If you watched the Senate confirmation hearing of former Exxon head Rex Tillerson, you may have noticed an Asian face behind him. It was one of the few times my AAdar was dinging during any of the hearings (AAdar is my vintage gaydar, recalibrated to detect Asian Americans and not sexual orientation.)

And there was Miss Anonymous! An Asian face! It was not, however, as many conservatives tweeted, my friend Doris. 

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The Asian woman became an obsession for some conservative viewers, who saw her while the cameras continued to roll after the hearing. She was taking pictures of Tillerson's notes! In the words of Barney Fife, "Citizen's arrest, Citizen's arrest!" 

Since no one remembers The Andy Griffith Show, conservatives did the next best thing: They tweeted out this injustice! 

And it made sense: Truong, a member of that liberal news cabal, the Washington Post, was somehow caught red-handed, as if some Chinese spy.

But it wasn't Truong. Just wrong.

Truong called them out as fake news.

Unfortunately, that's the kind of thing Asian Americans are too often subject to. Man or woman. We're foreigners. We're spies. We're people's worst stereotype. We're what's wrong with the picture.

More galling is how even when we're legitimately part of the news, we're left out of the coverage.

I watched the Tillerson hearings all day Wednesday but saw no coverage of Elaine Chao's three-hour confirmation hearing for Secretary of Transportation in the electronic media until I saw a bit in the New York Times the next day. 

ElaineChao.jpg

Chao's the successful Asian American female stereotype, a former Bush cabinet member, who's also married to Senator Mitch McConnell.

So no controversy, no news? Rubber stamp the model minority!

Is that really better for a woman who will be in charge of Trump's potential infrastructure overhaul that could cost $1 trillion?

On the channel I watched, that anonymous Asian woman sitting behind Tillerson had more face time than Chao.


SESSIONS' SESSIONS
The little slights we may have to deal with on our own. 

But who will be there to help us when discrimination rears its head in issues like voter suppression? 

A decent attorney general would. But Sen. Jeff Sessions isn't it.

When the Voting Rights Act was gutted by the Supreme Court in 2013, Sessions cheered. He's one of the major perpetrators of the myth of voter fraud. Does it happen? Does four cases of voter fraud out of 135 million votes in 2016 sound like it?

Judging by what he's done in his home state of Alabama, he'd only make it harder to vote, requiring obstacles to the ballot like cumbersome and unnecessary voter ID laws.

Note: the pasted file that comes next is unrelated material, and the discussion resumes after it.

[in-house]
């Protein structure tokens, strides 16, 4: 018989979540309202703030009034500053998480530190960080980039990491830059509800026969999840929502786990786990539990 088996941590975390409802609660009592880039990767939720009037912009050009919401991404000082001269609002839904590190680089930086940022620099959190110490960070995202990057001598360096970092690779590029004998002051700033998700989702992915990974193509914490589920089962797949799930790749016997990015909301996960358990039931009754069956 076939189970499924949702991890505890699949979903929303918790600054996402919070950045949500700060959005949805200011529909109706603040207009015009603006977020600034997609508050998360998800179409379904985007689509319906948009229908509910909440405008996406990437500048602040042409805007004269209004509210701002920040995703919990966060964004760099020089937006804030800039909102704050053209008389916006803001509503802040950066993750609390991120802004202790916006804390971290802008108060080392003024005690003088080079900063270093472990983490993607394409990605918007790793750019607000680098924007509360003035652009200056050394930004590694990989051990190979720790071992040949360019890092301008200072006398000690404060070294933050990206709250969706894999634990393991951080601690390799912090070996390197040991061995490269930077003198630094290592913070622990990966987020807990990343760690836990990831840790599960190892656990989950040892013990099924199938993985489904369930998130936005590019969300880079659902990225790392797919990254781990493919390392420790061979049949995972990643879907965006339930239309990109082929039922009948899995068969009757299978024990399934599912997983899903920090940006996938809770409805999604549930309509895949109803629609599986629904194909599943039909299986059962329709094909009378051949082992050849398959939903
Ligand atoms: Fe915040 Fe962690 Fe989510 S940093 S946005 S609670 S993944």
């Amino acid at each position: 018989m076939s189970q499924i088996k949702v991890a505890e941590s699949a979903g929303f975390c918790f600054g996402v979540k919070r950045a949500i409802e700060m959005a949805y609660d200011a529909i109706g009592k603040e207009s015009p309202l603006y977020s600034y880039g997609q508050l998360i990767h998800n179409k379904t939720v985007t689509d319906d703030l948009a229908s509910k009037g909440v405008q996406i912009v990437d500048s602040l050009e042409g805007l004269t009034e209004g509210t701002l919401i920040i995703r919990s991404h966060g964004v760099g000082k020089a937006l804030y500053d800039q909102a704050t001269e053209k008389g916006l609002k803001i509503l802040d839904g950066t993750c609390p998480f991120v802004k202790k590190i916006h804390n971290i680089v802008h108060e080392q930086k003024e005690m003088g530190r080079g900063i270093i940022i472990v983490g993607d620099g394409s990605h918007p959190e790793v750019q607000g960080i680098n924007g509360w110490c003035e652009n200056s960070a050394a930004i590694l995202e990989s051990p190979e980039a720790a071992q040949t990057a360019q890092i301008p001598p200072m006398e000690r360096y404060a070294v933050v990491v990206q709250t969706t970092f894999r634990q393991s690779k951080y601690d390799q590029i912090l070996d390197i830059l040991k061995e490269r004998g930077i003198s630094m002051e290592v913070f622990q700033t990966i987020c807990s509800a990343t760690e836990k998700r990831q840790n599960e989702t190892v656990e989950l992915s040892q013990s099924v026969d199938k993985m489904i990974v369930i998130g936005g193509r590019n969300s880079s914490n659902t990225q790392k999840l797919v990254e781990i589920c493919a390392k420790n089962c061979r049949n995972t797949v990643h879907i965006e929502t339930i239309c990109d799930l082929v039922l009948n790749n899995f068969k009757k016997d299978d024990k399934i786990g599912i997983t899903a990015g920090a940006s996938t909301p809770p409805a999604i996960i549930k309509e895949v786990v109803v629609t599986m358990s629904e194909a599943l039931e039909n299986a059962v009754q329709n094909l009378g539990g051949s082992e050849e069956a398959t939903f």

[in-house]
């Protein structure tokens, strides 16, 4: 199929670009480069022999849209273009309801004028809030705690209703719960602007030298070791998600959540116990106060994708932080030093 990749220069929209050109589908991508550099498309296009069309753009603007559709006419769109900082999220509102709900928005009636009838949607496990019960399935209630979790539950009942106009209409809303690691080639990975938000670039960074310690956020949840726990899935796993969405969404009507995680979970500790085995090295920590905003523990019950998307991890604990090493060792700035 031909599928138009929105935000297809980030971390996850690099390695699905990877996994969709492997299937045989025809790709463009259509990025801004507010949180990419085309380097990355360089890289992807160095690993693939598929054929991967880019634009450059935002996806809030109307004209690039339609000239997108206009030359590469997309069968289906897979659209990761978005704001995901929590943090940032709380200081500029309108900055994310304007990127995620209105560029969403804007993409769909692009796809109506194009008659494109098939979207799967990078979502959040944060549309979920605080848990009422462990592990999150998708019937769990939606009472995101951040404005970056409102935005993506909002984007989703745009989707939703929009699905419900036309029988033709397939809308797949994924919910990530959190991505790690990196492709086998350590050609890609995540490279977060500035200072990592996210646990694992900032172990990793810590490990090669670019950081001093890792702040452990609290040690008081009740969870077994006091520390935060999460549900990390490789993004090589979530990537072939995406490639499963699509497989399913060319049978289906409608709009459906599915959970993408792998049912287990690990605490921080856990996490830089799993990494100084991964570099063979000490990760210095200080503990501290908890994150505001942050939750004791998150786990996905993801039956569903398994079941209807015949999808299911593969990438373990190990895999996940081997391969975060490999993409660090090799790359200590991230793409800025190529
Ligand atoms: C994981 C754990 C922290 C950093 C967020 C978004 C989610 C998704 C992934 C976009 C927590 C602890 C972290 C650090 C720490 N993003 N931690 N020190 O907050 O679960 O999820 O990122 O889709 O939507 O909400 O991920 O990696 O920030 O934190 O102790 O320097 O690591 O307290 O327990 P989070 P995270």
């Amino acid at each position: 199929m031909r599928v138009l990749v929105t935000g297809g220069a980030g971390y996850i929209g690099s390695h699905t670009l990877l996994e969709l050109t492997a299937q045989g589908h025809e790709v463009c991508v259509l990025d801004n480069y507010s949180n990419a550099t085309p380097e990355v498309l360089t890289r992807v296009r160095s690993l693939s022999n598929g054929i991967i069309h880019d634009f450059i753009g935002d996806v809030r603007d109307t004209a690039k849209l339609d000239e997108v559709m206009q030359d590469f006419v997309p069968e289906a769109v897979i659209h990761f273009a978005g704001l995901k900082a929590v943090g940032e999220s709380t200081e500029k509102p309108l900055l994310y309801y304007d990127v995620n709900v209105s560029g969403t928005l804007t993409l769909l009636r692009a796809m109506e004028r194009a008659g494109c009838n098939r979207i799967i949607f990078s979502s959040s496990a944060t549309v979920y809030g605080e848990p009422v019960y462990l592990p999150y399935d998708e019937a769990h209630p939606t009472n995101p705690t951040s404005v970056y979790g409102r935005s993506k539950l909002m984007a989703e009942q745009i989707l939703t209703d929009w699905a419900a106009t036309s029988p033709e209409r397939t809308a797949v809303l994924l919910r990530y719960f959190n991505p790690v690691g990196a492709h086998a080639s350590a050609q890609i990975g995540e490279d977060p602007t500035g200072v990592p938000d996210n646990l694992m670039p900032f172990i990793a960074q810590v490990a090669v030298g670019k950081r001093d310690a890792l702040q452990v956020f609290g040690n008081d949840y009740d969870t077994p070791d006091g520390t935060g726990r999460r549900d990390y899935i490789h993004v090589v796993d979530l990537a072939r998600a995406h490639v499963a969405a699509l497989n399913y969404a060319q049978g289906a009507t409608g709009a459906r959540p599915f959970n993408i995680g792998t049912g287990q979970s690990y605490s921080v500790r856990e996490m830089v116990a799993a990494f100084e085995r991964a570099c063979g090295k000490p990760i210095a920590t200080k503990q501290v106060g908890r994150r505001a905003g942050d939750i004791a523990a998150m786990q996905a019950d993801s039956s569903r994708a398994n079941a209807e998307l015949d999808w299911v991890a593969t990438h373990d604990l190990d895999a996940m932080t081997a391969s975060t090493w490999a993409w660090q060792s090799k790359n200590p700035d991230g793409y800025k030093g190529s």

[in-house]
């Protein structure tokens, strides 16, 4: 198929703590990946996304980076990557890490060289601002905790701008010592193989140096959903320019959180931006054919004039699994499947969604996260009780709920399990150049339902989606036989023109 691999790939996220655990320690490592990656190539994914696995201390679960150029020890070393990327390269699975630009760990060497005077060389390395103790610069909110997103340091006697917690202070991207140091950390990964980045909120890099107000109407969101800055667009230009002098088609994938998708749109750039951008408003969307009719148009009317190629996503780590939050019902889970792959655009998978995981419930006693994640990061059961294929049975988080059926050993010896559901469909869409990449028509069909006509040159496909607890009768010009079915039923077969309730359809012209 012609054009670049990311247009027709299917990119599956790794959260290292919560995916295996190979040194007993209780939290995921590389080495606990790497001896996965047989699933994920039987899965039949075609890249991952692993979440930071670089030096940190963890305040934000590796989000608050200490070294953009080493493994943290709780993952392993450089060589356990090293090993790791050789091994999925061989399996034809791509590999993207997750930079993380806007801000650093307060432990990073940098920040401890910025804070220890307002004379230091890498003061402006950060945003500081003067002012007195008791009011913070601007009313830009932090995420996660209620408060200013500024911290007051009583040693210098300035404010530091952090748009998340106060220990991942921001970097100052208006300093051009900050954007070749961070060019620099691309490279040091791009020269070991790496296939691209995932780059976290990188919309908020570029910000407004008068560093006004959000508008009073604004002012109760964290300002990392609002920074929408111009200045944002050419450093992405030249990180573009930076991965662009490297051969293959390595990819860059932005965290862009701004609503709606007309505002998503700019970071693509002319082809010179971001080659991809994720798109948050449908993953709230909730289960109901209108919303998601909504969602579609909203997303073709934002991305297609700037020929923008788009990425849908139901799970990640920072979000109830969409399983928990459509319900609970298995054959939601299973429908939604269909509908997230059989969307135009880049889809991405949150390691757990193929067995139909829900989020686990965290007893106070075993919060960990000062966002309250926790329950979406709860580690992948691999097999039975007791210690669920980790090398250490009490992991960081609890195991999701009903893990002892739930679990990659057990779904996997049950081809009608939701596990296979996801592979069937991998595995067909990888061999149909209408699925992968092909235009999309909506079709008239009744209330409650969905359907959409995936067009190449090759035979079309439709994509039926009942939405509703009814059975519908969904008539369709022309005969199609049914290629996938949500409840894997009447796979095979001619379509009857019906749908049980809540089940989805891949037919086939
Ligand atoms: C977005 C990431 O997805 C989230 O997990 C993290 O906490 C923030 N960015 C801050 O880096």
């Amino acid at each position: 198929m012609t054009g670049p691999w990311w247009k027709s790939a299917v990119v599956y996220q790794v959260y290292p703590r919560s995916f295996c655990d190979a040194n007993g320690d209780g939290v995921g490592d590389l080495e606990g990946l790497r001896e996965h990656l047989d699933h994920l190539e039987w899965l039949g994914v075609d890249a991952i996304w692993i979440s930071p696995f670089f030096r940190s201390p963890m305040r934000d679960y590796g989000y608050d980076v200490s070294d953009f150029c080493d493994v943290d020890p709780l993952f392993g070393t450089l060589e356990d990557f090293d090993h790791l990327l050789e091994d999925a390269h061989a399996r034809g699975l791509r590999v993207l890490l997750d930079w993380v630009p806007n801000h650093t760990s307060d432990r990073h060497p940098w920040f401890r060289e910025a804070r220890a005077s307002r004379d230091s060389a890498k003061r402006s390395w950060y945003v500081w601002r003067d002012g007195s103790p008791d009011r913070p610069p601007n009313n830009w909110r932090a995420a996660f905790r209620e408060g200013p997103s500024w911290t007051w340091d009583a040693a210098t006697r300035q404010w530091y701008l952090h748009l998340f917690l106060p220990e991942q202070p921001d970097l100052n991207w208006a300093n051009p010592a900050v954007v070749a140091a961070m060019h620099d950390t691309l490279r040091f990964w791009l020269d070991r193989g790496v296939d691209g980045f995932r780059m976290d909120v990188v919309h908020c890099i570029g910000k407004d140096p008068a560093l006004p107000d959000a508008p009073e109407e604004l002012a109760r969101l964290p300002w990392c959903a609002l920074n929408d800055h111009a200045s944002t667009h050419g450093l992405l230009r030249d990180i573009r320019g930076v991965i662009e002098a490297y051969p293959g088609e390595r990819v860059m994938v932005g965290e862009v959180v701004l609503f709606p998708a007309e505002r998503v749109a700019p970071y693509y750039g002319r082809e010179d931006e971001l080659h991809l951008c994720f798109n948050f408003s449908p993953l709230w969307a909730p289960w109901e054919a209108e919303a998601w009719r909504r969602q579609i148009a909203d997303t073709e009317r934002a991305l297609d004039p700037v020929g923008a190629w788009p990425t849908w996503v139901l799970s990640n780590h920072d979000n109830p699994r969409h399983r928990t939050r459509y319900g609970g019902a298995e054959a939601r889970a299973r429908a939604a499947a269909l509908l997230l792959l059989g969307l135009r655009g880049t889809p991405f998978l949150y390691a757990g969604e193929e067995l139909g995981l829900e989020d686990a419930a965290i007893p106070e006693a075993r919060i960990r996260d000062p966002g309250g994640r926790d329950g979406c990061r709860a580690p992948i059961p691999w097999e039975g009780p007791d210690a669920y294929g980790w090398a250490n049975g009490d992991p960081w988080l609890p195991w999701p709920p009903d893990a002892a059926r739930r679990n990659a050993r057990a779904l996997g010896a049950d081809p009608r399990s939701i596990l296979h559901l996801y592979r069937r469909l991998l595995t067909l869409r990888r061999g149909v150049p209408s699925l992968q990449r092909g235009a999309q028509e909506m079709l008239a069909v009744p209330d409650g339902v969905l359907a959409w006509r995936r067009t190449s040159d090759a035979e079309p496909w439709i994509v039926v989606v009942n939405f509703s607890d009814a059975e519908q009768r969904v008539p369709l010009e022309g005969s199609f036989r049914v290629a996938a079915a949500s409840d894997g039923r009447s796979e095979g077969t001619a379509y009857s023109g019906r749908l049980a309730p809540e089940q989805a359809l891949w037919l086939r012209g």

Would he help Asian Americans? Forget his parading around an Asian American granddaughter. The answer, based on his record, is no.

Already, Judiciary Committee member Sen. Mazie Hirono has said she won't vote for him.
 
Mazie-Sessions.jpg

"I have deep concerns about how Senator Sessions would use his prosecutorial discretion as Attorney General to address a number of critical issues," Hirono said at a Thursday press conference. She was especially dissatisfied about how he would "scrutinize voting laws for discriminatory effect."

Sessions may yet make it out to a full Senate vote, but it won't be until after Jan. 20.

But it was once again Rep. John Lewis whose voice seemed to carry the moral weight against Sessions.

"We need someone who's going to stand out, speak out," Lewis testified. And then he did what few others did--he used the inclusive rhetoric you'll rarely hear over the next four years. "For the people that need help, for the people who have been discriminated against. And it doesn't matter if they're black or white, Latino, Asian American, or Native American, straight or gay, Muslim, Christian, or Jew. We're all in the same house, the American house. We need someone as attorney general who's going to look out for all of us."

Dr. Martin Luther King, Jr. couldn't have said it better.

*     *     *
Emil Guillermo is an independent journalist/commentator.
Updates at www.amok.com. Follow Emil on Twitter, and like his Facebook page.
The views expressed in this blog do not necessarily represent AALDEF's views or policies.


Posted by:Emil Guillermo

The views expressed in this blog do not necessarily represent the views or policies of AALDEF.